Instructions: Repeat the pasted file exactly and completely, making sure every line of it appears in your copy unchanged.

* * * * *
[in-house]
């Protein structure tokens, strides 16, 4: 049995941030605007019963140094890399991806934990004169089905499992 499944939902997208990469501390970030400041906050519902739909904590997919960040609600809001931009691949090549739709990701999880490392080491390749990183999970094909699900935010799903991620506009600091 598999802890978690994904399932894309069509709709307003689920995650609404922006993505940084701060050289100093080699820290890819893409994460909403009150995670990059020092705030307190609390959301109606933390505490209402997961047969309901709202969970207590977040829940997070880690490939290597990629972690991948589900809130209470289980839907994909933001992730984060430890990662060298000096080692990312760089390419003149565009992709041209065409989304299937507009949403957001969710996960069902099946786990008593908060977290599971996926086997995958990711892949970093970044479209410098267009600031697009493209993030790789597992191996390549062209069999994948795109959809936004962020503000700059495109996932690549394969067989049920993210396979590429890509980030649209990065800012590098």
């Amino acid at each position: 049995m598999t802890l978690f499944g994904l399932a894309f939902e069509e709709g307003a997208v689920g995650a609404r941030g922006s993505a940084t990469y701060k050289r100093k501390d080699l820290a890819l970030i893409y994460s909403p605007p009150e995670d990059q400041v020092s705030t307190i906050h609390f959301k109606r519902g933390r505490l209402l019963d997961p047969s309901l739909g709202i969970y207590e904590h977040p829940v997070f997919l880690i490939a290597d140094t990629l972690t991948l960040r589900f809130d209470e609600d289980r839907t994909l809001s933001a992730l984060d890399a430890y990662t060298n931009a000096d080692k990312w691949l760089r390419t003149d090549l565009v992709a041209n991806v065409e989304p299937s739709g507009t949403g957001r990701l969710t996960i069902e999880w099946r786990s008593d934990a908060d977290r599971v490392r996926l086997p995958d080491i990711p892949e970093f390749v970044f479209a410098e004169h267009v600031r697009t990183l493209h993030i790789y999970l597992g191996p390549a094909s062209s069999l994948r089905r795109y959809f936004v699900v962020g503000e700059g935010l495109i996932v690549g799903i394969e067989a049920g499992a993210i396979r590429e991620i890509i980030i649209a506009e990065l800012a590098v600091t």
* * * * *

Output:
[in-house]
């Protein structure tokens, strides 16, 4: 049995941030605007019963140094890399991806934990004169089905499992 499944939902997208990469501390970030400041906050519902739909904590997919960040609600809001931009691949090549739709990701999880490392080491390749990183999970094909699900935010799903991620506009600091 598999802890978690994904399932894309069509709709307003689920995650609404922006993505940084701060050289100093080699820290890819893409994460909403009150995670990059020092705030307190609390959301109606933390505490209402997961047969309901709202969970207590977040829940997070880690490939290597990629972690991948589900809130209470289980839907994909933001992730984060430890990662060298000096080692990312760089390419003149565009992709041209065409989304299937507009949403957001969710996960069902099946786990008593908060977290599971996926086997995958990711892949970093970044479209410098267009600031697009493209993030790789597992191996390549062209069999994948795109959809936004962020503000700059495109996932690549394969067989049920993210396979590429890509980030649209990065800012590098």
């Amino acid at each position: 049995m598999t802890l978690f499944g994904l399932a894309f939902e069509e709709g307003a997208v689920g995650a609404r941030g922006s993505a940084t990469y701060k050289r100093k501390d080699l820290a890819l970030i893409y994460s909403p605007p009150e995670d990059q400041v020092s705030t307190i906050h609390f959301k109606r519902g933390r505490l209402l019963d997961p047969s309901l739909g709202i969970y207590e904590h977040p829940v997070f997919l880690i490939a290597d140094t990629l972690t991948l960040r589900f809130d209470e609600d289980r839907t994909l809001s933001a992730l984060d890399a430890y990662t060298n931009a000096d080692k990312w691949l760089r390419t003149d090549l565009v992709a041209n991806v065409e989304p299937s739709g507009t949403g957001r990701l969710t996960i069902e999880w099946r786990s008593d934990a908060d977290r599971v490392r996926l086997p995958d080491i990711p892949e970093f390749v970044f479209a410098e004169h267009v600031r697009t990183l493209h993030i790789y999970l597992g191996p390549a094909s062209s069999l994948r089905r795109y959809f936004v699900v962020g503000e700059g935010l495109i996932v690549g799903i394969e067989a049920g499992a993210i396979r590429e991620i890509i980030i649209a506009e990065l800012a590098v600091t």